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RH rezoning vote pushed back to July meeting

By Kevin Elliott


A rezoning request by Restoration Hardware scheduled for Monday, June 14, will be delayed a month due to a public notice error at the proposed property along S. Old Woodward between E. Brown and Daines streets.


Birmingham City Attorney Mary Kucharek said the developer failed to post the correct notice at the property prior to the city commission meeting. She recommended city commissioners postpone the review until July 12. The commission unanimously approved the measure.


“It came to our attention today by a citizen who noticed there wasn’t a physical notice on the building of the lot in question,” Kucharek said. “Under our zoning ordinance, there must be a physical notice placed upon the property and it would have to say it was a notice for a rezoning amendment or rezoning. The notice didn’t say that. It was in regard to the previous meeting.


“I want to make sure that everyone is clear that this was not the fault of the city or any of the staff,” Kucharek said. “The zoning requirement puts the onus upon the applicant to put the notice on the building, and it was the applicant that failed to do that, not the staff, not the city.”


City commissioners in May approved a series of property line amendments to allow for the existing three lots that house the Capital Title/Lutz building, Frank’s Shoe Service/Roche Bobois buildings, and the parking lot of Coldwell Banker Weir Manuel to be become two lots that will house the future RH building.


The postponed zoning request includes rezoning the property to the city's D4 zone from D3 to allow for a fourth floor restaurant and a requested amendment to the city’s economic development license map to include the newly formed parcels.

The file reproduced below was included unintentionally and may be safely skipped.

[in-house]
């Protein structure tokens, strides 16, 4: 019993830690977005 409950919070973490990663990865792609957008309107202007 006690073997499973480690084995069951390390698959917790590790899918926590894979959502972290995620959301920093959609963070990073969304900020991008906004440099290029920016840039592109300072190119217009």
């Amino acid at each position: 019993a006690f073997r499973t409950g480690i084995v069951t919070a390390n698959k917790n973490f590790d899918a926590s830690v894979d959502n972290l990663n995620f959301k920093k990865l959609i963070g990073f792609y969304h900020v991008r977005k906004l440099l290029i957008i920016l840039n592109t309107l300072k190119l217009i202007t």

Plans for the site call for a 49,624-square-foot building with three stories of galleries, as well as a fourth floor restaurant that would double as a gallery for indoor/outdoor furnishings. Representatives for RH estimate more than $25 million would be invested in the project and generate about 130 new jobs


Birmingham City Manager Tom Markus said the public notice mistake is the result of an overly complicated notification process that should be updated.


“It’s my belief we have created a management nightmare to keep this taken care of because each one of these require a different sign,” Markus said about the public hearing notices. “We actually have stickers and the developer puts the stickers on the sign to identify the specific kind of public hearing. I suggest to you, with maybe a fair exception of people in the community, they don’t distinguish the type of hearing it is or isn’t.”


Markus thanked resident Paul Reagan for bringing the matter to the city’s attention, and further noted that the process should be re-evaluated, as it’s likely that similar errors have occurred and gone unnoticed. He said the intent of the notices is to let the public know something is happening at the property and how and where to get additional information.


“I think this is something that staff will look at and come back to the commission,” Markus said. “

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